EDIT.[been told I am]


Attachments:
jig.JPG
jig.JPG [ 56.99 KiB | Viewed 6722 times ]
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PostPosted: Mon Oct 25, 2010 1:51 pm 
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Joined: Mon Feb 01, 2010 8:24 pm
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Location: coventry (i was sent here),,,west midlands.
Car Model: 1994 gm900se stage1
when i took the head off my aero i found 3 broken stud that some muppet had just superglued back inplace,,,so they just fell out soon as i touched them with a spanner!!! so they gooed aload of god knows what sealer on the manifiold face to stop it blowing.

proper bodge job,,,sorted now tho :)


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PostPosted: Sun Oct 31, 2010 7:08 pm 
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Joined: Wed Jun 27, 2007 9:46 am
Posts: 192
Location: Welsh Marches
Car Model: 900 Carlsson
I may have this job to do soon since my exhaust manifold gasket is blowing on my 9000 Aero.

There have been 2 suggestions for alternative materials for the studs and their nuts in the posts above.

What is the consensus? Stainless steel studs and nuts, or high tensile steel studs and brass nuts?

Since these will not be Saab parts, what size are the studs (length, thread size, etc.)?

I intend to equip myself completely before starting anything!


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PostPosted: Sun Feb 27, 2011 5:20 pm 
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Location: Lurking ........ in the Paradise that is Bournemouth
Car Model: SAABs var.
9000 MY96 2.3CSE auto

Johno
We followed your technique for extracting broken manifold studs, and it works 100%.

Last weekend in the rain, we removed the exhaust manifold, turbo, downpipe, radiator fan, removed the wheel liner, slackened the serpentine belt (with our home brew tool) and shifted the air conditioning compressor.
We found not just one broken stud, but three.

Onto Ebay for the kit: Right angle drill attachment, a couple of 3mm cobalt drills, a couple of 5mm cobalt frills, a couple of 3/8 drive T20 and the cheapest Eazyout set I could find (sorry Robert).
Total cost for the lot £18.

JG (Andy) had made a special tool/guide for the drill bit, but its been lost. We duffed one up from a bit of spare aluminium tube, this was to act as a guide for the drill bit. The 'tool' that we used was a cut length from an aluminium D style door handle. It was about the right diameter and came with a threaded hole of about the right diameter, we cut a length of about an inch and a quarter.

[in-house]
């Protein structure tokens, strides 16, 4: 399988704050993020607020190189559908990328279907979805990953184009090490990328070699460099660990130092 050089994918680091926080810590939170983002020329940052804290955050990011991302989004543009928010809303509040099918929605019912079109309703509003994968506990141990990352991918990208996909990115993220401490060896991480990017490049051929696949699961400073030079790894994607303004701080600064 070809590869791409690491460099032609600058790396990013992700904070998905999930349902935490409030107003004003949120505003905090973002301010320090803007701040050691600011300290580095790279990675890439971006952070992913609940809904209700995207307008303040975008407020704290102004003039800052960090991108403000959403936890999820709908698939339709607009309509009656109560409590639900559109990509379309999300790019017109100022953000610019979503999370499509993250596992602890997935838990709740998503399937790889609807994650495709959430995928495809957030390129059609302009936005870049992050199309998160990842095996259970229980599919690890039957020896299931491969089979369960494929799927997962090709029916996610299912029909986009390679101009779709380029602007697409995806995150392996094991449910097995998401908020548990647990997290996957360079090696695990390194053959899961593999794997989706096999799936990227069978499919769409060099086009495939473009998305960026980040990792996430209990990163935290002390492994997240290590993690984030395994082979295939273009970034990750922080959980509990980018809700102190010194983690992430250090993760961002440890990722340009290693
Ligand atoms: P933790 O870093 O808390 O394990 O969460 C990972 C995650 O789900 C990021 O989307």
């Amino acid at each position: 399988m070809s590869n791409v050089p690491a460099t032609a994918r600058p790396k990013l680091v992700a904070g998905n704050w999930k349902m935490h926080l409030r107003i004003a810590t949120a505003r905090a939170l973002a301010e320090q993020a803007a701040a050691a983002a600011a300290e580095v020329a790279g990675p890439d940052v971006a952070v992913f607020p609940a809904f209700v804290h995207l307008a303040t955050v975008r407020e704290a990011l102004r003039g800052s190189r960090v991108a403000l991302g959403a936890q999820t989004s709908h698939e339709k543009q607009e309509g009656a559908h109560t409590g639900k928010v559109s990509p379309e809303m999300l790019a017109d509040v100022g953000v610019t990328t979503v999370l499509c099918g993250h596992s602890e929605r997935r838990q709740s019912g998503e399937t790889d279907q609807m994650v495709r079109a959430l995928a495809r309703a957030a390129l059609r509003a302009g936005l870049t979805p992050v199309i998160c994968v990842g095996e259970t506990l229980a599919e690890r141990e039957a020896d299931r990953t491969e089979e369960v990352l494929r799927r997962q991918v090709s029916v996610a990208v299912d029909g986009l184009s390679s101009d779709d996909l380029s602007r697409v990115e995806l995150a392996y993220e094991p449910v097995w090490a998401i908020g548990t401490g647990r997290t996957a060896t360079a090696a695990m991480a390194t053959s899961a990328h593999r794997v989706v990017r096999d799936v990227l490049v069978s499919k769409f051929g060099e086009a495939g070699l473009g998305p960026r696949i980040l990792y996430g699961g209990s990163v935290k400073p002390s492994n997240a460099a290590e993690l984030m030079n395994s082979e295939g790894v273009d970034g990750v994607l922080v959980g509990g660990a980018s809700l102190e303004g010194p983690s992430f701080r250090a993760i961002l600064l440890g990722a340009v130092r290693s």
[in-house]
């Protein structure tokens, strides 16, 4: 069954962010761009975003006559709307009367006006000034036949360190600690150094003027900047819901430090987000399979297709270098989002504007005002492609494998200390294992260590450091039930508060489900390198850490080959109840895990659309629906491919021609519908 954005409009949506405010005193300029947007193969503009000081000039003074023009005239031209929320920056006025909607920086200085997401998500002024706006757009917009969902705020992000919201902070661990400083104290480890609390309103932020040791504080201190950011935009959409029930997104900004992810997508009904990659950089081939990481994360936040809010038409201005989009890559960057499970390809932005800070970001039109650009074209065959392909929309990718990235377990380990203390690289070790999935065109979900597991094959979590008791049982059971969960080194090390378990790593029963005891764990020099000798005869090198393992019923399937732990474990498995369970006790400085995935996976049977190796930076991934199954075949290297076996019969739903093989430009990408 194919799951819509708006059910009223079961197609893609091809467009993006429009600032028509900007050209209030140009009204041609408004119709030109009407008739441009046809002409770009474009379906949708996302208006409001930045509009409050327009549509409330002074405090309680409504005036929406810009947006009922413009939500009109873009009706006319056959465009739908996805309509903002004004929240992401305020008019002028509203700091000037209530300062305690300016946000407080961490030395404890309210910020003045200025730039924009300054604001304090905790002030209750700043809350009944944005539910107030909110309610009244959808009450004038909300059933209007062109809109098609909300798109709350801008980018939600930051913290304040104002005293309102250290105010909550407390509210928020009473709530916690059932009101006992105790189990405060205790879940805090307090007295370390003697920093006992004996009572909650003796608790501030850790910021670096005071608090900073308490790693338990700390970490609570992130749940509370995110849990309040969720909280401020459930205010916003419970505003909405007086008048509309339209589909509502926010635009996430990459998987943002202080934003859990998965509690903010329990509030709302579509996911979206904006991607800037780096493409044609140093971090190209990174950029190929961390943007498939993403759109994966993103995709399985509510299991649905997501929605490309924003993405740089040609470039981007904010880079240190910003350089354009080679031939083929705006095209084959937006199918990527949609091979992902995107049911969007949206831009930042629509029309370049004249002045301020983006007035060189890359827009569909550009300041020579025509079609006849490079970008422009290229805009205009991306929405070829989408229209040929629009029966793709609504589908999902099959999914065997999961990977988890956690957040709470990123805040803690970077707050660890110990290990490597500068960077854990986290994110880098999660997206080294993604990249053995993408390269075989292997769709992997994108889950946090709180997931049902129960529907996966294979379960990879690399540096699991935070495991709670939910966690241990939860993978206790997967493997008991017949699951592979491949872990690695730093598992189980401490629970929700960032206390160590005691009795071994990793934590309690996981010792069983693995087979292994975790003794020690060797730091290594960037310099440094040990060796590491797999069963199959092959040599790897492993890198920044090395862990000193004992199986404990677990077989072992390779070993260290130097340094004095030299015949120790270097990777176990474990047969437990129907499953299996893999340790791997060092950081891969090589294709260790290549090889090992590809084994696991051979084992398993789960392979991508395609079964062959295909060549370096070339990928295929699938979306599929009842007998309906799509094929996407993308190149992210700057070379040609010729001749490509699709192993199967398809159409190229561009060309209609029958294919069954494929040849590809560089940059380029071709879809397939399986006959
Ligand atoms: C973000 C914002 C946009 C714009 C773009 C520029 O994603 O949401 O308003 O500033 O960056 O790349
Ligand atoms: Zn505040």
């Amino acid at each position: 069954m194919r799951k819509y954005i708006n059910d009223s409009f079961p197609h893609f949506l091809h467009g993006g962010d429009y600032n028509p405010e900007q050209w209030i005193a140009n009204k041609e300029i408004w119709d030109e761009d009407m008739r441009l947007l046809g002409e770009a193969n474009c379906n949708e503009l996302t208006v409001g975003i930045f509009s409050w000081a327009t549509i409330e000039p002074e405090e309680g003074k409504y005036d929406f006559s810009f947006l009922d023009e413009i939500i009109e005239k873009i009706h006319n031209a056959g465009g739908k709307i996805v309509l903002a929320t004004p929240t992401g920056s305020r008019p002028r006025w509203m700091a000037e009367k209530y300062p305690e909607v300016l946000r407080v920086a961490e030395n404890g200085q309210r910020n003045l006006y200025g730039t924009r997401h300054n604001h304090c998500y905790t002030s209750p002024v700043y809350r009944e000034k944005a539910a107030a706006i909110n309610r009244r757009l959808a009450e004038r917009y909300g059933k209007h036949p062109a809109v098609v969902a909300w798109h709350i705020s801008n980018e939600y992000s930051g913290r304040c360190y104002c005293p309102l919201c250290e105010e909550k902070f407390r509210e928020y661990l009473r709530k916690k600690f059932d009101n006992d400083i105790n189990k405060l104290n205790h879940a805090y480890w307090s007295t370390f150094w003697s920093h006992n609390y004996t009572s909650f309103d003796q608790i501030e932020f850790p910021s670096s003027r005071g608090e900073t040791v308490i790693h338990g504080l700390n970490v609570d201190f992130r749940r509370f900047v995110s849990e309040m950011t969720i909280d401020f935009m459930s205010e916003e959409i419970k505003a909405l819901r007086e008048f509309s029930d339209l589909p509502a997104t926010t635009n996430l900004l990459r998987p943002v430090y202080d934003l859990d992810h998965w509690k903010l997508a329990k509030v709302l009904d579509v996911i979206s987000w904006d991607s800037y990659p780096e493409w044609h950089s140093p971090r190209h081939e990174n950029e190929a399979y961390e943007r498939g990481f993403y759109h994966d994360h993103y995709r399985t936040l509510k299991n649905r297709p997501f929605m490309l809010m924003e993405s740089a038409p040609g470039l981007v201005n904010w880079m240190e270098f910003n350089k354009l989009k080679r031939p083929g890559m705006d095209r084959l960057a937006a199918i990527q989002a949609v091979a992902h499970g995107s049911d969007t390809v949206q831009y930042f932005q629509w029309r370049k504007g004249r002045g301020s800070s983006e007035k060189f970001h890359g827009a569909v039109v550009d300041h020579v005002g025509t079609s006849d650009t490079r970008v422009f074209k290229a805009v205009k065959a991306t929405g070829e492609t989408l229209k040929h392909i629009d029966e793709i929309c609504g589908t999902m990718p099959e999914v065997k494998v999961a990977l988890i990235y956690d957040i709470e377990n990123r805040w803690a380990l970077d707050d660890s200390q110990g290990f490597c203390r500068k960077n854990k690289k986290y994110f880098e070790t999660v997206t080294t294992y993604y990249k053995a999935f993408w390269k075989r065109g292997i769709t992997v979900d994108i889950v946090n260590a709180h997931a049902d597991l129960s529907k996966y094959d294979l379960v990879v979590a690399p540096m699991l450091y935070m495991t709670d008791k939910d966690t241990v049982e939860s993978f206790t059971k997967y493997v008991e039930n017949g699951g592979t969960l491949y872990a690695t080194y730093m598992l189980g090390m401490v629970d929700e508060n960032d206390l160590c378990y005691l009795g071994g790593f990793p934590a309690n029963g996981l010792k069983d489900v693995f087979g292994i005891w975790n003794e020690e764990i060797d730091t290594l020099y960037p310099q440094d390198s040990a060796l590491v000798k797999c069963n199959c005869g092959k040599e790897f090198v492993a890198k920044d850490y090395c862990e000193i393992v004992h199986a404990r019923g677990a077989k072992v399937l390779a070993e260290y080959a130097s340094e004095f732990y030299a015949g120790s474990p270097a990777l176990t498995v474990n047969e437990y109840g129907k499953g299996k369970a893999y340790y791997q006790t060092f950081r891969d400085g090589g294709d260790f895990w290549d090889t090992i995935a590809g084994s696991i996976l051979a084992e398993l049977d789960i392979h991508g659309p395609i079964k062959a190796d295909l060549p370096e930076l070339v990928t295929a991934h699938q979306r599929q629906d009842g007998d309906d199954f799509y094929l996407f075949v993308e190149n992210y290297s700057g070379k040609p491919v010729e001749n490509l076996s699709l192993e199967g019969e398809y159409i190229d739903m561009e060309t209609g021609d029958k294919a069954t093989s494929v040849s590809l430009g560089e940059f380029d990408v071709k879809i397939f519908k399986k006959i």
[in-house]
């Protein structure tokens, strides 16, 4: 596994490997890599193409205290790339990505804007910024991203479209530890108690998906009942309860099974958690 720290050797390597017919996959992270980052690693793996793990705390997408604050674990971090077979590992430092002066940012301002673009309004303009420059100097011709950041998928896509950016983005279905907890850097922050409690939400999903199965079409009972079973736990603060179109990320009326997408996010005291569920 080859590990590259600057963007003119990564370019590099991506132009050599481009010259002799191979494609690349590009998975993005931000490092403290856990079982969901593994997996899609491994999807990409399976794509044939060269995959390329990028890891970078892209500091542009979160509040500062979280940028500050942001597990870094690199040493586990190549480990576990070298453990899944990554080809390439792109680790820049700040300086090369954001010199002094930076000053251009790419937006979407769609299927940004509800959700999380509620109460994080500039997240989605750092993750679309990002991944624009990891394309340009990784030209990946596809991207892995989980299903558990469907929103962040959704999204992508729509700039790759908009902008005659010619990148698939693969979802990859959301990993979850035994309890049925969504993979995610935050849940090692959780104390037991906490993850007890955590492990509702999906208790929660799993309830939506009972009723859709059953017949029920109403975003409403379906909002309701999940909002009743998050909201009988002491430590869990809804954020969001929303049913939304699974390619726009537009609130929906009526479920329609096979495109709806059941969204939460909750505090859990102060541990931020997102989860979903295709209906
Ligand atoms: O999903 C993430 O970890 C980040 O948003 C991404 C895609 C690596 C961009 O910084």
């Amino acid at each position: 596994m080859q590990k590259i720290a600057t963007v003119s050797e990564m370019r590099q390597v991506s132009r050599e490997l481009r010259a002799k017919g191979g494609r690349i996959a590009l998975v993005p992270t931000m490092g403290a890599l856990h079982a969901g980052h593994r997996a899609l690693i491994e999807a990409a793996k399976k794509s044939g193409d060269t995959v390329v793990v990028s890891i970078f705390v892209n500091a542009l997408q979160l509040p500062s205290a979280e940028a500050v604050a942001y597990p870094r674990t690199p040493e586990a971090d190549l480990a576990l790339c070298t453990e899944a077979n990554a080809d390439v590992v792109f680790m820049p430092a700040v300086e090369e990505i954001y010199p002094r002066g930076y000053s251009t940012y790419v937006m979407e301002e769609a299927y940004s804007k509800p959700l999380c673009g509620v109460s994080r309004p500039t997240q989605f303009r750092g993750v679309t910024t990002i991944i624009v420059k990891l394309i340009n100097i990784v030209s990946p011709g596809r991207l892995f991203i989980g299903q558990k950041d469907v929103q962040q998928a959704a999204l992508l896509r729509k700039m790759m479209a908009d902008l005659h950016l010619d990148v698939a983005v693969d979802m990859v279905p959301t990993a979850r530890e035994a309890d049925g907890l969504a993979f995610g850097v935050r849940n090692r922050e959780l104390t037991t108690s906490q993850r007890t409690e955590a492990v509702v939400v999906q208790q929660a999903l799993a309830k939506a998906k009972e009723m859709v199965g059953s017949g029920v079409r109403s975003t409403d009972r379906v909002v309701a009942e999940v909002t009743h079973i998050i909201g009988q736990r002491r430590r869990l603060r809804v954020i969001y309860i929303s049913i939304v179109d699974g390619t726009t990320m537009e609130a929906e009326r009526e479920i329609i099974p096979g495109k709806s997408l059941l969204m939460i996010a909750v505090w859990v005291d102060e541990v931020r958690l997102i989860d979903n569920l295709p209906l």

It only acts as a guide to the drill and protection for the thread in the head. Being aluminium, any slight diversion showed immediately in the form of silver swarf. It worked a treat.

The first attempt was done very cautiously, with much attention paid to the correct angle and gentle drilling with loads of WD40 as a lubricant. When we were happy with the result, I knocked in the T20 bit, attached the handle, gave a quarter turn to the right and felt the stud move then out it came, smooth as silk. The next two were done the same way, carefully and with the same result.
Its only necessary to drill into the broken stud by a few mm, just enough to allow the T20 to bite.

Johno, thanks for the technique, and for anybody else who is faced with this job dont be afraid. I am a mechanical muppet and if I can do it you can do it too.

Regards Logan

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PostPosted: Mon Feb 28, 2011 9:00 pm 
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Joined: Sat Oct 16, 2004 2:44 pm
Posts: 331
Location: Bristol, England
Hi Logan,

I have to do this on my C900 so can you clarify one thing for me? What is the T20 for? From your description it seems like you used it as an easy out but you also mentioned you bought an easy out from ebay.
I'm easily confused. :oops:

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PostPosted: Mon Feb 28, 2011 9:55 pm 
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Location: Lurking ........ in the Paradise that is Bournemouth
Car Model: SAABs var.
The Torx T20 is a perfect fit for the 3mm hole that you drill. The splines have just enough grip. So drill into the centre of the broken stud to a depth of 3 or 4mm maybe a little more and tap the torx into the hole so that it grips, attach the ratchet and give a little turn to the right, to check that the stud is moving, then reverse the ratchet and take the stud out. The eezy out set was bought just in case plan A failed and we had to do it the hard way.
Regards Logan

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PostPosted: Mon Feb 28, 2011 10:06 pm 
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Joined: Sat Oct 16, 2004 2:44 pm
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Location: Bristol, England
LoganSaab wrote: